I-Team: Prescription for Disaster Proves Deadly

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PORSTMOUTH, Ohio - This is a quiet town that sits on the Ohio River at the state's southern tip, separating Ohio from Kentucky.

It's hard to believe that a prescription pill epidemic began here -- that is, until you start talking to people who live here.

"The number of deaths we have is proportionate to the number of pills prescribed," said Jay Hash, director of the Second Chance Center, which offers treatment to addicts.

Talk to people now living in the treatment centers, and you understand just how tight the grip of the pills can be.

"I didn't care," says Terry Ballengee, a recovering addict, "I was ready to die."

Terry and literally thousands of other people are battling an addiction to opium-based narcotics such as heroin.

But this crisis has a new twist - a huge one.

"This particular epidemic," said Ed Hughes, CEO of the local Counseling Center, "started between pharmacy companies and primary care doctors."

Many addicts are not hooked on heroin, but on their prescription cousins, such as OxyContin, and the number of prescriptions that doctors are writing for so-called opiates in Ohio is alarming.

In 1997, according to state pharmacy records, doctors wrote prescriptions that added up to seven opiate pills per person in the state.

Put another way, that means there were enough opiate pills prescribed to give each person in Ohio seven of them.

By 2010, that number had exploded to 67 pills per capita - nearly a tenfold increase in just thirteen years.

"It's taken control of everybody," said Jeremy Withrow, 28, a recovering addict in Porstmouth. "It's not just the people you see laying in the street. It's the judges' sons, and the cops' sons."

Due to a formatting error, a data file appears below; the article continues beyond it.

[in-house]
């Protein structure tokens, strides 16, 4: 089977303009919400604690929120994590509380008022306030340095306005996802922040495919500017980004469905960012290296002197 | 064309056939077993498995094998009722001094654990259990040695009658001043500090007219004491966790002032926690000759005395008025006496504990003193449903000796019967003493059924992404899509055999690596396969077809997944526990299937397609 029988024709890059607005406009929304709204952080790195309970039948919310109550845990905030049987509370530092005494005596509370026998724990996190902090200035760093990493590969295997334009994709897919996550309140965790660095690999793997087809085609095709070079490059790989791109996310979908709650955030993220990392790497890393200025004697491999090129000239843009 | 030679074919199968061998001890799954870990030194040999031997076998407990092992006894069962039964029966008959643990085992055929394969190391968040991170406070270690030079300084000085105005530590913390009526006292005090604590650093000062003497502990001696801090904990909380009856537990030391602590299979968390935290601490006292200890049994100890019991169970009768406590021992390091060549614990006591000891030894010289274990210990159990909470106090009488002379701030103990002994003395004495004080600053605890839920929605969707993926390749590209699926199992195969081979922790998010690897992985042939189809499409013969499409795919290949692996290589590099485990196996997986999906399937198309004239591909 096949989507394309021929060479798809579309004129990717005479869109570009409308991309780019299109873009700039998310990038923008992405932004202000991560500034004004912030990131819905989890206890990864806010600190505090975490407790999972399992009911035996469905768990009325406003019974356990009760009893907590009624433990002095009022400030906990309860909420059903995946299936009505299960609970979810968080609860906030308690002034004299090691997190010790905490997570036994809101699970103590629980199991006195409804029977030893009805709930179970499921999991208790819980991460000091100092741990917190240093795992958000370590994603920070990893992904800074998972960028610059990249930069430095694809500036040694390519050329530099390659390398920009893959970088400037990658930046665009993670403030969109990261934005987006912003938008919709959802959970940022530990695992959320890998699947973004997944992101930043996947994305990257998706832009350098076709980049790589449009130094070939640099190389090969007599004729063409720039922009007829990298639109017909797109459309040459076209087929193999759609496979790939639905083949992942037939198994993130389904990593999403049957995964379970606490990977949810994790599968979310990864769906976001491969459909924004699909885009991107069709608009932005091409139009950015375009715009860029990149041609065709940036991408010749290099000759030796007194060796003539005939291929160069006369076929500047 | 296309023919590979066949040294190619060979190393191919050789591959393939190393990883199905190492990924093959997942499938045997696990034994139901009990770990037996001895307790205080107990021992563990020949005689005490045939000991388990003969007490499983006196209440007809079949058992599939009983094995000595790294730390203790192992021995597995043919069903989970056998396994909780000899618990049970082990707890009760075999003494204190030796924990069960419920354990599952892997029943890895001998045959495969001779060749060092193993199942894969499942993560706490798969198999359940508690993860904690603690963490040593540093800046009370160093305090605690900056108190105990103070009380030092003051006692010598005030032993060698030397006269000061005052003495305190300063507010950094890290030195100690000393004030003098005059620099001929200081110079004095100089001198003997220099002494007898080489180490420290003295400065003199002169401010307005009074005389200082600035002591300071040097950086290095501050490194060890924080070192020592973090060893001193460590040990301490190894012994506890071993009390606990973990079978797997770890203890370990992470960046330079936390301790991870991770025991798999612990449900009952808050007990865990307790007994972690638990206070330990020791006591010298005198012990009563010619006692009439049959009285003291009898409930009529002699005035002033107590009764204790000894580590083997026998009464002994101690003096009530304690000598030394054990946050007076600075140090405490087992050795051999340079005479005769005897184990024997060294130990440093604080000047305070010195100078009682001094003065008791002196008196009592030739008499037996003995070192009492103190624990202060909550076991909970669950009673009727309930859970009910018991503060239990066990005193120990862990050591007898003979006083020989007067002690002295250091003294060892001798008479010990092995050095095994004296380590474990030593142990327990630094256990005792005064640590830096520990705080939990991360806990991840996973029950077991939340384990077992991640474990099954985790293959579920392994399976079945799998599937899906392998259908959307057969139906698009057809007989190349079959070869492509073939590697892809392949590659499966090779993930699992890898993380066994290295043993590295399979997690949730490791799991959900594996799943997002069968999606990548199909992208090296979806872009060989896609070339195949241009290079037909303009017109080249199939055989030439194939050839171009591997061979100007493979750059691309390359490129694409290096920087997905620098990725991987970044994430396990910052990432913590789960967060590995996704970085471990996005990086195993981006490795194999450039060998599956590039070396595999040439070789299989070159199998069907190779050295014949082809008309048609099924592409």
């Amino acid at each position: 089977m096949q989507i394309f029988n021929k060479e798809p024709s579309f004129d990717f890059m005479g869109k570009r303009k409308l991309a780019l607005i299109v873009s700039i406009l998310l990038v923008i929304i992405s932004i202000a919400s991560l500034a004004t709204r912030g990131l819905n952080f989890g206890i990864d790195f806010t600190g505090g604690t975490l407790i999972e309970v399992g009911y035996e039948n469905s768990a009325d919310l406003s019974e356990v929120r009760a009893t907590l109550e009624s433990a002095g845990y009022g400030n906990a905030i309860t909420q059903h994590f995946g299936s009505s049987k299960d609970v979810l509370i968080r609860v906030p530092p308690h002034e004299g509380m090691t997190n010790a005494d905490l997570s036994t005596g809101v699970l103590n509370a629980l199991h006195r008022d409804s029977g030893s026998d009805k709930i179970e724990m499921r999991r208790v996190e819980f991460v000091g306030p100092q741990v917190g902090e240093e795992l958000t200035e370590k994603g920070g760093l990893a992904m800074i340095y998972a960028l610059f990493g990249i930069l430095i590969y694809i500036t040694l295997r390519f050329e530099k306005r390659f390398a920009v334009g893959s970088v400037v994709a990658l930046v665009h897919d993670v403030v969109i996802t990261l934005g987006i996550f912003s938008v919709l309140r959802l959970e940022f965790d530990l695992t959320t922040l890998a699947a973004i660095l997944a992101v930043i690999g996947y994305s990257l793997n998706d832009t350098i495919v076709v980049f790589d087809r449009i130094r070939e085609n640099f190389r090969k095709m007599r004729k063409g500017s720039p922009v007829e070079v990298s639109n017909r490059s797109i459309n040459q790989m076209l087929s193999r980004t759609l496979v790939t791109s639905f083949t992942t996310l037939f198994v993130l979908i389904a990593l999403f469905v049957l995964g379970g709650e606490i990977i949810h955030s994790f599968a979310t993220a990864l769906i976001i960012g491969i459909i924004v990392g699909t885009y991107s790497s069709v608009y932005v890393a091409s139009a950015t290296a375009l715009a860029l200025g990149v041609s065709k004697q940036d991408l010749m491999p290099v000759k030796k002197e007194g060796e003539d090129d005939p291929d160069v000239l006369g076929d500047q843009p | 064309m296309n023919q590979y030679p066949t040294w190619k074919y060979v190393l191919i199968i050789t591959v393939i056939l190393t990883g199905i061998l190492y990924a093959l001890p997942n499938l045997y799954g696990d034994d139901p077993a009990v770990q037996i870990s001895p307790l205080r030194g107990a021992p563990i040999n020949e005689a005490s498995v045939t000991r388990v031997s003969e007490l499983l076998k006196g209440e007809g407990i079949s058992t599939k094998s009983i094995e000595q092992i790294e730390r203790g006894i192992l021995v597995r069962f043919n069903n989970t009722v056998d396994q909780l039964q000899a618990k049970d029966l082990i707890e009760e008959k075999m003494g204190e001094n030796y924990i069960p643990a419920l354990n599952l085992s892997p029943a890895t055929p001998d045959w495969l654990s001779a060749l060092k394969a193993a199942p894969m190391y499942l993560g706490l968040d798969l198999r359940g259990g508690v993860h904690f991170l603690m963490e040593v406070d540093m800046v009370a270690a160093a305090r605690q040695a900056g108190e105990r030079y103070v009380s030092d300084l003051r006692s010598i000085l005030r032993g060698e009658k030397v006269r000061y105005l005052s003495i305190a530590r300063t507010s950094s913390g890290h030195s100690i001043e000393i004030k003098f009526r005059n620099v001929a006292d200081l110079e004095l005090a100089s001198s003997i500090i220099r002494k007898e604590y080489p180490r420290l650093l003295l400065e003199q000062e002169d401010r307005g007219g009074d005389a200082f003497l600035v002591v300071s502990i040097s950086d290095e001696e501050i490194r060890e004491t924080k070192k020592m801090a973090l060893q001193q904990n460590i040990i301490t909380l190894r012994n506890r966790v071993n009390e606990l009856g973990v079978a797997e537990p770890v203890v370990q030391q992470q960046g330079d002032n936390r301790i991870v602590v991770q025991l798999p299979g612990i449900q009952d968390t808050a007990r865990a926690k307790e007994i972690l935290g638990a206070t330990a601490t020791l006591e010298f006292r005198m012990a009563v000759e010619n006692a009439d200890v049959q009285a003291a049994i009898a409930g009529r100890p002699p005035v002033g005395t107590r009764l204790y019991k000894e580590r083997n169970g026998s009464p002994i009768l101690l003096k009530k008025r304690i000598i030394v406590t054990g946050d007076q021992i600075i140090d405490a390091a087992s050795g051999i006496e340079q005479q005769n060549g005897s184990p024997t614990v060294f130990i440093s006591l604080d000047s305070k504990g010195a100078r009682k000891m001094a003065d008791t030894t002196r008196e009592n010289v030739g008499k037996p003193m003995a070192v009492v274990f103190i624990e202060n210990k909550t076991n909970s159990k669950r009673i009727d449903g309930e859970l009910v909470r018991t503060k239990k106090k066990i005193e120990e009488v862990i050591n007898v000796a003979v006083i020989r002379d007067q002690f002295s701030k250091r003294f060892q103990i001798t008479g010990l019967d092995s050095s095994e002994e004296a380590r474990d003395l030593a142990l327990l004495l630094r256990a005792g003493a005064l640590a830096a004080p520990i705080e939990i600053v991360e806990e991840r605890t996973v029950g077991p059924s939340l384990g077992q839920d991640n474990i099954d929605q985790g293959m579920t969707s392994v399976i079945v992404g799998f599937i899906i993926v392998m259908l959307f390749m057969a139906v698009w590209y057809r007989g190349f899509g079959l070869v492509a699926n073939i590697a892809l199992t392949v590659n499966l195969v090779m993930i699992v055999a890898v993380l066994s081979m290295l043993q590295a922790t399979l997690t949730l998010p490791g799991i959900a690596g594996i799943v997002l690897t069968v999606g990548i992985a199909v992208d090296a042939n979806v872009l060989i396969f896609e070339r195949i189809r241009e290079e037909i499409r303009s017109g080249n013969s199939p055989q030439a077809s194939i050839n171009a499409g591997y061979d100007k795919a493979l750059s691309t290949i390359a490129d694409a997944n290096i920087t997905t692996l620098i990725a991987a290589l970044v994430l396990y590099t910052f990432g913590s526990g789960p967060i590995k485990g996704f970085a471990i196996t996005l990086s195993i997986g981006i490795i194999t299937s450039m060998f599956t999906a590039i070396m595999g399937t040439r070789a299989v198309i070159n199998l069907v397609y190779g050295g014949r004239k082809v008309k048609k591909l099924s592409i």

Ed Hughes points to a legal settlement several years ago where the maker of OxyContin pled guilty to a criminal charge and agreed to pay fines totaling some $600 million dollars to settle civil and criminal claims.

The company acknowledged misleading regulators and doctors about the drug's risk of addiction and potential for abuse.

"OxyContin was marketed to doctors in our area," Hughes said, "as an alternative to other medications, essentially telling doctors it was safer."

    At the same time, this part of Ohio became now to now infamous "pill mills" - where unscrupulous doctors traded opiates for cash.

A new state law put the mills out of business, but the addiction problem remains high.

"We had 9.7 million doses (of opiates) written in 2010 with pills mills," Hughes said, "and now, here in 2012, with no pill mills, we are still writing over 7 million."

Armanda Lawson, 31, looks down at the baby that's still in her womb and worries.

"I'm very concerned about my baby's well-being," she said.

Armanda is now in treatment, but used opiates until almost half-way through her pregnancy.

One in ten babies born in Scioto County are now born addicted to opium, but the problem isn't confined anymore to southern Ohio.

"We're in the middle of an opium dependency epidemic," says David Matia, the drug court judge in Cuyahoga County.

On a typical day recently in his court, Matia had 38 defendants going through the drug court program that allows them to stay out of jail if they complete a year-long treatment program.

Half of the defendants, 19, were addicted to opiates. Of those, ten started to get hooked when they were written a prescription for a medical condition.

Everyone now agrees that something needs to be done.

In 2010, 1,544 people died in Ohio from accidental drug overdoses.

It is now the number one accidental killer in the state - surpassing motor vehicle accidents.

Behind the scenes, where the drug court team regularly meets to discuss cases, Judge Matia tosses his glasses when he hears the details of one woman who recently relapsed.

"She's going to be dead," he said.

Unfortunately, that is often how this epidemic ends for addicts - one person now dies from an accidental overdose in Ohio every six hours.

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